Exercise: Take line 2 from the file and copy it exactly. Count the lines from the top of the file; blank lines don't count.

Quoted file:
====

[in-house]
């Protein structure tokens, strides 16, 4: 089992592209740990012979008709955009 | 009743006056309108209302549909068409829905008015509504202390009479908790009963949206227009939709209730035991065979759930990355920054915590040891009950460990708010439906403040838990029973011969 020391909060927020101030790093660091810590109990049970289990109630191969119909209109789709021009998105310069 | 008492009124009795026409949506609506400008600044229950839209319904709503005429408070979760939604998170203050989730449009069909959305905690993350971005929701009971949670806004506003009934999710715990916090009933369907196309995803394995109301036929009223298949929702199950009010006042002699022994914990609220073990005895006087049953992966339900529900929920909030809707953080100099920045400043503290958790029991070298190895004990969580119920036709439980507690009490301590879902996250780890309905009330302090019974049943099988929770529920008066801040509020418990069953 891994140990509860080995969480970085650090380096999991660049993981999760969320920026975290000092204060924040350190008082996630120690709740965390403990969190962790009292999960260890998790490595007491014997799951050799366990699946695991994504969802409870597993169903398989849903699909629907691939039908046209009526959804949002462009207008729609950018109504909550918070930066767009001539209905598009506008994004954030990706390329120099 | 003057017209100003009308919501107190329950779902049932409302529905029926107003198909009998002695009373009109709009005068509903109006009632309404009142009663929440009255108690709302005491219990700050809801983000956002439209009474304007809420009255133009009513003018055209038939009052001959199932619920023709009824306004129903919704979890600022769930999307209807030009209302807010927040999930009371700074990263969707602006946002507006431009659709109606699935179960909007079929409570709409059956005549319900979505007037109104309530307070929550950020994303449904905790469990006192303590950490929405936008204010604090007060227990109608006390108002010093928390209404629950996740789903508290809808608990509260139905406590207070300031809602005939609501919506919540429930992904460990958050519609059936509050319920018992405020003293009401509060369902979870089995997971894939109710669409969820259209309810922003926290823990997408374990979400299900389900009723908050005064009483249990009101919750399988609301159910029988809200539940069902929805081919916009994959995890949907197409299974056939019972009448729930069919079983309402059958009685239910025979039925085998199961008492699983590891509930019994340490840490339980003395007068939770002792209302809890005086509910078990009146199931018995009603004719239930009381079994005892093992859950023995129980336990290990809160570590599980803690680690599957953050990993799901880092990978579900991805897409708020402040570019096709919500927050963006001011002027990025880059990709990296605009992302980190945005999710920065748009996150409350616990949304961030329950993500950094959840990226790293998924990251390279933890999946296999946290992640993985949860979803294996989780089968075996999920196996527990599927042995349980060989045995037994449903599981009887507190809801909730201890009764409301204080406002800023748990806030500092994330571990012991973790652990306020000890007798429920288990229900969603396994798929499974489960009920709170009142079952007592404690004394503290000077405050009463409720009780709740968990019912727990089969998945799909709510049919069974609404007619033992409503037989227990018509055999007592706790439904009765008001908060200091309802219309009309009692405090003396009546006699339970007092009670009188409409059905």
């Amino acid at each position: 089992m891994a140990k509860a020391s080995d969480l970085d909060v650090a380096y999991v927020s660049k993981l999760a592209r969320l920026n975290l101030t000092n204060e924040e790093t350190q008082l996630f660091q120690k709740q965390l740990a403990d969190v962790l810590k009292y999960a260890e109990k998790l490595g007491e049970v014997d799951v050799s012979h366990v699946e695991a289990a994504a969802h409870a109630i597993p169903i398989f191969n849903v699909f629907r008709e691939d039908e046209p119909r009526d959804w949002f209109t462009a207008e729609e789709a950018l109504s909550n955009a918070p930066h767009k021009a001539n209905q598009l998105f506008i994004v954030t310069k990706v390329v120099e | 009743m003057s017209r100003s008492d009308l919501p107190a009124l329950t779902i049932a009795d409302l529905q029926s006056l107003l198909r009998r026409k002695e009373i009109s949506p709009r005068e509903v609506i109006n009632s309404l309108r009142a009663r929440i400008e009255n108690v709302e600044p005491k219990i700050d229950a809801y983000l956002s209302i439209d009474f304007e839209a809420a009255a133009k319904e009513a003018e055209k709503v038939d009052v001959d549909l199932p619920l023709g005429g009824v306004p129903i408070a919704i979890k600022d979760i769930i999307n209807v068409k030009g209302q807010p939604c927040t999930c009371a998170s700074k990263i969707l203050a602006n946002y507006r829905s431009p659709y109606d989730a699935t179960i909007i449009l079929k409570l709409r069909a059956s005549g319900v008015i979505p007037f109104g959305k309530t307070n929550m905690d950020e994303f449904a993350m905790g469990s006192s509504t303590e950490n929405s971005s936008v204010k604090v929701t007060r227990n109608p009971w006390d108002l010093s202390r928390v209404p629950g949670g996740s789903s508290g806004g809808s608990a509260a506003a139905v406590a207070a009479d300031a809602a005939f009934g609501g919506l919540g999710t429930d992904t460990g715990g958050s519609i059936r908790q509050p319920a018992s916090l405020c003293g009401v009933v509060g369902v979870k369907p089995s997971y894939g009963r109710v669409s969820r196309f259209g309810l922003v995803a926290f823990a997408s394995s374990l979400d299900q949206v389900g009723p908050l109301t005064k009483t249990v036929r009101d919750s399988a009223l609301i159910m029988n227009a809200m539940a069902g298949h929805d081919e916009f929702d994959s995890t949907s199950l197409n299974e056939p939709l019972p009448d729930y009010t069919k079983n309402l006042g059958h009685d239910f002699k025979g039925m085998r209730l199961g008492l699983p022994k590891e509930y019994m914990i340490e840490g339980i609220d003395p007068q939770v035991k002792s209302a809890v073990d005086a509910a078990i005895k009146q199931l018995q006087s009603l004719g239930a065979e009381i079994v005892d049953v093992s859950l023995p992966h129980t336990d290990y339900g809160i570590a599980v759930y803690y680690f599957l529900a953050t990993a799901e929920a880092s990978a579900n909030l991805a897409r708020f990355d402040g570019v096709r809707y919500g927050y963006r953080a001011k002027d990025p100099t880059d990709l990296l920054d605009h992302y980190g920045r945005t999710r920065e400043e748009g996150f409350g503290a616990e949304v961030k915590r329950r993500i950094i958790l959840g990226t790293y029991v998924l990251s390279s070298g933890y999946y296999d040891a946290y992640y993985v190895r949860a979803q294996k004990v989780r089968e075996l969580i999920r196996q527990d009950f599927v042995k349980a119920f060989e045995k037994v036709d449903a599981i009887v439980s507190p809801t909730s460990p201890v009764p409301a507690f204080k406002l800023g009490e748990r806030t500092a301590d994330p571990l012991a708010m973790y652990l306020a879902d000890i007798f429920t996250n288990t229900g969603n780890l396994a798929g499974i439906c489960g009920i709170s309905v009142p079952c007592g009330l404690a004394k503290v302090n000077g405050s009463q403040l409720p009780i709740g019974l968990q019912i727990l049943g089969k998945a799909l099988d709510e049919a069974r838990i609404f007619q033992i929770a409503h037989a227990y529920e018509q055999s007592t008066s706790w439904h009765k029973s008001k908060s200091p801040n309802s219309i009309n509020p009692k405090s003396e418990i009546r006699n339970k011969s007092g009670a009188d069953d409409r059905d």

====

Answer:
């Protein structure tokens, strides 16, 4: 089992592209740990012979008709955009 | 009743006056309108209302549909068409829905008015509504202390009479908790009963949206227009939709209730035991065979759930990355920054915590040891009950460990708010439906403040838990029973011969 020391909060927020101030790093660091810590109990049970289990109630191969119909209109789709021009998105310069 | 008492009124009795026409949506609506400008600044229950839209319904709503005429408070979760939604998170203050989730449009069909959305905690993350971005929701009971949670806004506003009934999710715990916090009933369907196309995803394995109301036929009223298949929702199950009010006042002699022994914990609220073990005895006087049953992966339900529900929920909030809707953080100099920045400043503290958790029991070298190895004990969580119920036709439980507690009490301590879902996250780890309905009330302090019974049943099988929770529920008066801040509020418990069953 891994140990509860080995969480970085650090380096999991660049993981999760969320920026975290000092204060924040350190008082996630120690709740965390403990969190962790009292999960260890998790490595007491014997799951050799366990699946695991994504969802409870597993169903398989849903699909629907691939039908046209009526959804949002462009207008729609950018109504909550918070930066767009001539209905598009506008994004954030990706390329120099 | 003057017209100003009308919501107190329950779902049932409302529905029926107003198909009998002695009373009109709009005068509903109006009632309404009142009663929440009255108690709302005491219990700050809801983000956002439209009474304007809420009255133009009513003018055209038939009052001959199932619920023709009824306004129903919704979890600022769930999307209807030009209302807010927040999930009371700074990263969707602006946002507006431009659709109606699935179960909007079929409570709409059956005549319900979505007037109104309530307070929550950020994303449904905790469990006192303590950490929405936008204010604090007060227990109608006390108002010093928390209404629950996740789903508290809808608990509260139905406590207070300031809602005939609501919506919540429930992904460990958050519609059936509050319920018992405020003293009401509060369902979870089995997971894939109710669409969820259209309810922003926290823990997408374990979400299900389900009723908050005064009483249990009101919750399988609301159910029988809200539940069902929805081919916009994959995890949907197409299974056939019972009448729930069919079983309402059958009685239910025979039925085998199961008492699983590891509930019994340490840490339980003395007068939770002792209302809890005086509910078990009146199931018995009603004719239930009381079994005892093992859950023995129980336990290990809160570590599980803690680690599957953050990993799901880092990978579900991805897409708020402040570019096709919500927050963006001011002027990025880059990709990296605009992302980190945005999710920065748009996150409350616990949304961030329950993500950094959840990226790293998924990251390279933890999946296999946290992640993985949860979803294996989780089968075996999920196996527990599927042995349980060989045995037994449903599981009887507190809801909730201890009764409301204080406002800023748990806030500092994330571990012991973790652990306020000890007798429920288990229900969603396994798929499974489960009920709170009142079952007592404690004394503290000077405050009463409720009780709740968990019912727990089969998945799909709510049919069974609404007619033992409503037989227990018509055999007592706790439904009765008001908060200091309802219309009309009692405090003396009546006699339970007092009670009188409409059905």